The value is in roadmapping not in the roadmap itself
When you use roadmaps, you are making a number of assumptions:
- You assume you know how much work there is and how long each feature is going to take.
- You assume that nothing else is going to disrupt your timeline.
- You assume that each feature will work as soon as it is launched.
- You assume that each of these features actually deserves to exist!
What could possibly go wrong?
- Made up release dates
- Development due dates marches
- Mismanaged expectations
- Missed market opportunities
- Building the wrong thing
- Sad product managers
Vicious cycle: big buffers, slow work -> tighter controls, less freedom -> quality suffers, problems go unsolved -> blame culture -> repeat…
Your roadmap is a tool to help you learn and iterate at the product strategy level. In other words: Your roadmap is a prototype for your strategy.
Keep your roadmap simple!
My First Roadmap: Problem 1 -> Problem 2 -> Problem 3
Metaphor: Product is uncharted territory. Survey your surroundings, and what is at your disposal. Take one step at the time and map your journey on observations. Now -> Next -> Later.
Now: granular about your focus and scope. Stuff right in front of you
Later: less about spicific initiatives, outlining problems you think might need to be sovled to reach your vision.
The company sets top-level objectives (north star), and teams work together to decide how they can work towards this goal. Metaphor: get to Mordor: you can have my axe, bow, sword.
Objectives might be set on different levels. Some companies have more than one product, department, etc. E.g. Generic objectives, Pirate (ARRRR) objectives, etc.
Vision is essential too: FOR target customer, WHO statement of need or opportunity THE product name THAT key benefit, reason to buy UNLIKE primary competitive alternative OUR PRODUCT statement or primary differentiation.
Vision + Objectives + Time Horizons = Lean Roadmap
Objectives (what you need to achieve: improve overall health to avoid illness or injury) -> Initiatives (actions we need to take to get there: introduce regular exercise to schedule; refactor diet) -> Key results (what good looks like: lose 15 pounds by the end of the year; be able to touch toes without bending knees)
There are lots of paths forward, leave room for interpretation and creativity!It’s not your job to have all the answers, it’s your job to ask the best questions!
(e.g. set a meal as a goal, not a steak). And don’t forget to build in room for validation. (validate what you have delivered)
“Roadmapping is a flawed concept in the age of Agile. Maps, by their definition, are linear, and we don’t build linear products and services anymore. We build continuous systems.”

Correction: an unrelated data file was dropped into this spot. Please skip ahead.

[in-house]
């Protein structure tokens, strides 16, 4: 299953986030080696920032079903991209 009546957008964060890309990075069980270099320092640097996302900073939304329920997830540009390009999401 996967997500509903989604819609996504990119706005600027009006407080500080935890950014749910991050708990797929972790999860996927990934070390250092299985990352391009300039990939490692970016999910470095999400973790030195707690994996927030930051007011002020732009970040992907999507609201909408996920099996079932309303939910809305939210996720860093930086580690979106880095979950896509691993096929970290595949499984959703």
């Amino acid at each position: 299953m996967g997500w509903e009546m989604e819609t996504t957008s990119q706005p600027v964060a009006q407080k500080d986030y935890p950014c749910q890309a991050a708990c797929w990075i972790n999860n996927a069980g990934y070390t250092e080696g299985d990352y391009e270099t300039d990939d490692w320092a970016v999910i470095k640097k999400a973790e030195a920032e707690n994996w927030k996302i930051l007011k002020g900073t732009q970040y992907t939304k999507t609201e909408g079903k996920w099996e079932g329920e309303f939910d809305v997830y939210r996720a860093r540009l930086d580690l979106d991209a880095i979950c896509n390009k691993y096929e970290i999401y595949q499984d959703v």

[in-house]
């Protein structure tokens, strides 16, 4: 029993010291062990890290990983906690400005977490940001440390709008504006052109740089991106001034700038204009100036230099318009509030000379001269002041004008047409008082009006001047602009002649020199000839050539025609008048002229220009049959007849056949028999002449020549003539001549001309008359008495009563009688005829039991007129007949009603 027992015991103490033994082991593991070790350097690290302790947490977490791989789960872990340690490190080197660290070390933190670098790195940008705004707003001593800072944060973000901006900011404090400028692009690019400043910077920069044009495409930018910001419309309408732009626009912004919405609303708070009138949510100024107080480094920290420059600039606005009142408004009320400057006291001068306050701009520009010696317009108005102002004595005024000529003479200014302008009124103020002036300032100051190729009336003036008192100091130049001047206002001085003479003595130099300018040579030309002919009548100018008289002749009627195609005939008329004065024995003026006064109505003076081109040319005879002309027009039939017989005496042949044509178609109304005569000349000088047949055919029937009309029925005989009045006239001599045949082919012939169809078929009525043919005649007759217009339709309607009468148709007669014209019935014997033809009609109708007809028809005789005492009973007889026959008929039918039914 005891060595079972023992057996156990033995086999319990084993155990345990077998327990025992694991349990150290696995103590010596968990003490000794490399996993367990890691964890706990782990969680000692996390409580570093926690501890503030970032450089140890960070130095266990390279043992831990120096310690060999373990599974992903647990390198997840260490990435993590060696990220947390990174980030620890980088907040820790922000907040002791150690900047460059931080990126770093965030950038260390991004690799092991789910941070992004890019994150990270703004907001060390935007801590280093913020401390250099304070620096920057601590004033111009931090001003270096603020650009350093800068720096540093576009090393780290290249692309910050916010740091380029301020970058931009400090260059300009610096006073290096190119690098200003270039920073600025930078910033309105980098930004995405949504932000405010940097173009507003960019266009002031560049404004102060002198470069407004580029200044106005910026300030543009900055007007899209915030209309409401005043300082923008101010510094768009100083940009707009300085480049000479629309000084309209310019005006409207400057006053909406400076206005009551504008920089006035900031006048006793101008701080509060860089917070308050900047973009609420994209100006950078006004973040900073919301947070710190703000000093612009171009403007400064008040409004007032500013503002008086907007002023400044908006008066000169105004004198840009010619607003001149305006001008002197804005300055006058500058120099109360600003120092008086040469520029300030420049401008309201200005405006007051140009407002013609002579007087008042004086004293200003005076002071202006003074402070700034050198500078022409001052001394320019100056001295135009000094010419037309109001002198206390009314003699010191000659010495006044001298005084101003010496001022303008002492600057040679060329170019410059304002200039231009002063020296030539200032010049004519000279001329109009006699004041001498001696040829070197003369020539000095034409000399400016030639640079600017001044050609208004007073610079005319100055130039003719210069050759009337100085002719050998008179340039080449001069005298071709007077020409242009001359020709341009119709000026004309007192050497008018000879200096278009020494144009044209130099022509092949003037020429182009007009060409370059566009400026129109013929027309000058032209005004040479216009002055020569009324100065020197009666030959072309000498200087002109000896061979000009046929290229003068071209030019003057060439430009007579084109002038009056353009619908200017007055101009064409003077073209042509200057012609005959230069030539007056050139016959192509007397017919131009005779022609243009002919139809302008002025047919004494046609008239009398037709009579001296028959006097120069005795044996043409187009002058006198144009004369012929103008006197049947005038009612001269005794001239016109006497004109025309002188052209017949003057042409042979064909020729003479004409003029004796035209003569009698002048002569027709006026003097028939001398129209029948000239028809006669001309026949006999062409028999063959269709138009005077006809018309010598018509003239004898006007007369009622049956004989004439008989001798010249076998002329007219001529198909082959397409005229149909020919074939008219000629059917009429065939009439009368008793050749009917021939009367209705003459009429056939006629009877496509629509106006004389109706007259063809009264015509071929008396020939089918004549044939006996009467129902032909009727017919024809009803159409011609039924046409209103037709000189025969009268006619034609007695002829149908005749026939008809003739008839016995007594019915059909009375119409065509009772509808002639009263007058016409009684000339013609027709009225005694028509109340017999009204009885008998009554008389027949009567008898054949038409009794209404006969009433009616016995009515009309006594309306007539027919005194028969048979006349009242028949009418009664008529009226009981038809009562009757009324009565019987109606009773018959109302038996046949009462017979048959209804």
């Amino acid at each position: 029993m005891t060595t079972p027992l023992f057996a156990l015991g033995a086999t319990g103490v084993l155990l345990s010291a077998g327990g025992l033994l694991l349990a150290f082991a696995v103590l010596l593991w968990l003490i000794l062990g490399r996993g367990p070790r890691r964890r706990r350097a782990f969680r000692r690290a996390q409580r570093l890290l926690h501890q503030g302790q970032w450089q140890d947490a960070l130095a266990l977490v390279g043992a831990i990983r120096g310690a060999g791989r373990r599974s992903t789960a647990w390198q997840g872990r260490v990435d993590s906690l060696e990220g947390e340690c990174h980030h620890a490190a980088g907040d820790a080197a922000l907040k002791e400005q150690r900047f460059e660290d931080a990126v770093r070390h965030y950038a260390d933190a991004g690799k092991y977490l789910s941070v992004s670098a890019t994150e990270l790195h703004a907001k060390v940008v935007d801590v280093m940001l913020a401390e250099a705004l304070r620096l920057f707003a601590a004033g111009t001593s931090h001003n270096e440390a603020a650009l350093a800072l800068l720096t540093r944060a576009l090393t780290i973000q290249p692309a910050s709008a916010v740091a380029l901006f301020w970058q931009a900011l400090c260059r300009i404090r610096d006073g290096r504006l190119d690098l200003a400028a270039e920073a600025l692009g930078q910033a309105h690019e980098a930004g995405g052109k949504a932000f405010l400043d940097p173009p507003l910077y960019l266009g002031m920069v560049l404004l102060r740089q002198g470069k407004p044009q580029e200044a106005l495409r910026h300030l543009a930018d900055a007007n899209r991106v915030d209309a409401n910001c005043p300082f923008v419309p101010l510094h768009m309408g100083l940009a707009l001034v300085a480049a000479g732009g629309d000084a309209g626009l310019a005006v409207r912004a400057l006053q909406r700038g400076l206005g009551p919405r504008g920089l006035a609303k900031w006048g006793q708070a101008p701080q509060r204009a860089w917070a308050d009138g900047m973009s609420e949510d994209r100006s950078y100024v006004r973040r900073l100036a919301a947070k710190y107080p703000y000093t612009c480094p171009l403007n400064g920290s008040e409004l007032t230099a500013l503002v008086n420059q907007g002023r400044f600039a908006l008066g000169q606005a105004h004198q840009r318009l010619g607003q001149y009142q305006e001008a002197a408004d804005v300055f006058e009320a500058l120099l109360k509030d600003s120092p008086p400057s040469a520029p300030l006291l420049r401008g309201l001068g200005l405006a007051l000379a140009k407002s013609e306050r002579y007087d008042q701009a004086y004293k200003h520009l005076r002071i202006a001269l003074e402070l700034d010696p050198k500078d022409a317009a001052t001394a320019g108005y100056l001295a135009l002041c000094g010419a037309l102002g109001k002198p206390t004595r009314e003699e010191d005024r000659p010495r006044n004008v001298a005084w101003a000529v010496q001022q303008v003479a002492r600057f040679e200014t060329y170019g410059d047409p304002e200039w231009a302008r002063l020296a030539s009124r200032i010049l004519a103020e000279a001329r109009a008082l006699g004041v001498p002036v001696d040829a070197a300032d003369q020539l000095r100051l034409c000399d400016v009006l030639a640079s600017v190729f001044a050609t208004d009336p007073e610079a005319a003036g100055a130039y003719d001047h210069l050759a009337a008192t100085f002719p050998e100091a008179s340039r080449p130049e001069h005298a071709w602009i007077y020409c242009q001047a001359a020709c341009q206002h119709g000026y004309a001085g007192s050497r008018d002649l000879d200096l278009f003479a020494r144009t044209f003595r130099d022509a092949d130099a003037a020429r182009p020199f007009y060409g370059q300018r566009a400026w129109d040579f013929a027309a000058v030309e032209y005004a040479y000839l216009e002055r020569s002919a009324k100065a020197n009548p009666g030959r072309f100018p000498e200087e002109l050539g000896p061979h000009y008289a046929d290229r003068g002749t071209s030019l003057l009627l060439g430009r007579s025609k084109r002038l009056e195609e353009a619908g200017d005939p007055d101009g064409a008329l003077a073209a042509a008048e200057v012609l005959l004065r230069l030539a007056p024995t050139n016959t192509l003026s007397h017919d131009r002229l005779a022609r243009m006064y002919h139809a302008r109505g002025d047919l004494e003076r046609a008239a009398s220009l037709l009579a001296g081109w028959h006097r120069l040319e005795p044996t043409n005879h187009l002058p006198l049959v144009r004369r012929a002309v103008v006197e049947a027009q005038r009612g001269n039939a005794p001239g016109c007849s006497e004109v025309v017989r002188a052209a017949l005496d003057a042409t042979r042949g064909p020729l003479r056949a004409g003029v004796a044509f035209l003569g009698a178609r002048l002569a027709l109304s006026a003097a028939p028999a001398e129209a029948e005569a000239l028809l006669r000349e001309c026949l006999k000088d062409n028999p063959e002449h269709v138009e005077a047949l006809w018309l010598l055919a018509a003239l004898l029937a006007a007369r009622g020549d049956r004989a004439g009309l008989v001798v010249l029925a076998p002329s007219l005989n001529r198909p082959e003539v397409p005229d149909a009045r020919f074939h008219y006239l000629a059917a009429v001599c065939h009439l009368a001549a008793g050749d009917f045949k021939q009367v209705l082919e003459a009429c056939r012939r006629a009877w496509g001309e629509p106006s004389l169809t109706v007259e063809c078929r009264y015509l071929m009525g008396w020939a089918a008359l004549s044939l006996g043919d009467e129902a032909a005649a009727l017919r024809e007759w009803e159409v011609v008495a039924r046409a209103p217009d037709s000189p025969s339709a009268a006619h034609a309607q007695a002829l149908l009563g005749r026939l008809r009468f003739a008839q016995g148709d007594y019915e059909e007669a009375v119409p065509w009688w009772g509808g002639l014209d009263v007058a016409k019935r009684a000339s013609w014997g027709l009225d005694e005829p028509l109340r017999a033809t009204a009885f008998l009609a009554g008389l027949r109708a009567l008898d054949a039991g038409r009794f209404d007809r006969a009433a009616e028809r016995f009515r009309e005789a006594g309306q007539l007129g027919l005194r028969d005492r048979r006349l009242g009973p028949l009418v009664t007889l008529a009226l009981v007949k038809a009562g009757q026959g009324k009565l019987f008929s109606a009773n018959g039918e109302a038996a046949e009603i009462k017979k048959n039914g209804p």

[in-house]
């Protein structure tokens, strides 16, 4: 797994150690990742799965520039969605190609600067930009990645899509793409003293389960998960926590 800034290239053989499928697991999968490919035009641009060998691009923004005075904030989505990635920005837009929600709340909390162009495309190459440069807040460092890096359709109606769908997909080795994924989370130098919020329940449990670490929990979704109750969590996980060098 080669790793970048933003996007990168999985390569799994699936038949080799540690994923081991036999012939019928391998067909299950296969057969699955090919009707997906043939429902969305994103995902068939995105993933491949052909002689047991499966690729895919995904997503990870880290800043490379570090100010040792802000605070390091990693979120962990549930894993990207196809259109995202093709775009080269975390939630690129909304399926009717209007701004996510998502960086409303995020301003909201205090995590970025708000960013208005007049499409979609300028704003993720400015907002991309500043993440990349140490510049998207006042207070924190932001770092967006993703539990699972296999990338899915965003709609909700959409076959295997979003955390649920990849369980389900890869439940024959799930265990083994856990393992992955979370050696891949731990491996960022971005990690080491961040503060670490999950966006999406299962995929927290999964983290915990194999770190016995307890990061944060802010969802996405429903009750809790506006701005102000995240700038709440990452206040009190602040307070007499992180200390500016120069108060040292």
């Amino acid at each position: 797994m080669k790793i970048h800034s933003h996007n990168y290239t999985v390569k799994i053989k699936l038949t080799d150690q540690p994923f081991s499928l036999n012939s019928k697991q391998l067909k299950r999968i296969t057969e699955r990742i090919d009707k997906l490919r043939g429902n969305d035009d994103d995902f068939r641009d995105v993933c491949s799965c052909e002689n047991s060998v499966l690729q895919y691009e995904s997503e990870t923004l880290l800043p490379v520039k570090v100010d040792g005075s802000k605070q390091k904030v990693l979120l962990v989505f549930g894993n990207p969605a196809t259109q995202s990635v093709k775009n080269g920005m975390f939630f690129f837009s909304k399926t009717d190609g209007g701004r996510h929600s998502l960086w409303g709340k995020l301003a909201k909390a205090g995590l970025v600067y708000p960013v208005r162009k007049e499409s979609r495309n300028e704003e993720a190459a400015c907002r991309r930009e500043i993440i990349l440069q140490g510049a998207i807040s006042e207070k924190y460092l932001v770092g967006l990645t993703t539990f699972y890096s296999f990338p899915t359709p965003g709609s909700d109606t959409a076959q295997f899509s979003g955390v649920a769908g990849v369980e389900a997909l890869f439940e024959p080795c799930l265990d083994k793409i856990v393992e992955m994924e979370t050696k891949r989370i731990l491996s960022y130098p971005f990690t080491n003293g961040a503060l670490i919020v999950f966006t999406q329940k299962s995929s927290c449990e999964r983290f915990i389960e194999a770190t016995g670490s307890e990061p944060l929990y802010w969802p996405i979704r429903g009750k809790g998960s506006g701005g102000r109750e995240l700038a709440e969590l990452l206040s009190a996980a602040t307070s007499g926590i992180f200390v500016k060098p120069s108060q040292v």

The Outcome-Based Product Plan:
- Step 1: Change the question we are asking
Old question: what will be built? (output)
New question: what will people be doing differently if we succeed? (outcome)
- Step 2: Change how we view our work
We must change our perspective and view work from the outside in. (customer-centric view). Instead of giving you a possible solution, let me understand what problem you are having first.
- Step 3: Change the destination
“A roadmap is a marketing tool with your plans for the coming quarter and year” -Tami Reiss.
Objective overall, key results per quarter.
Jeff uses a nice fog metaphor to explain the focus of this way of working.
How to write your first OKR?
- Start with a clear business problem.
- Turn the business problem into a positive goal. (objective)
- If you solve the problem, what will people be doing differently? (key results)
Determine the risks in your ideas and design experiments to test them. (nice example of bike racks in Rotterdam)
– How are we trending toward our quarterly key result targets?
– What are we learning?
– Are there hypotheses we’re currently working on proving true? False?
– What will we keep funding?
– Where will we pivot?
– What will we kill?
– What will we add to our backlog?
Outcome-based product planning explicitly requires teams to do product discovery!
Challenges to expect, and how to overcome them:
- Pushback and anxiety – the team is going to determine what to do based on data/experiments.
- What they will keep doing: defining & clarifying strategy; setting guardrails and scope; making key decisions; removing obstacles; facilitating team success.
- As a team, practice radical transparency; over-communicate; support decisions with data; reinforce key results as goal; check in after every short cycle.
- Sell the benefits, not the feature; speak in outcomes; outcomes have financial impact (example how Apple sells their products)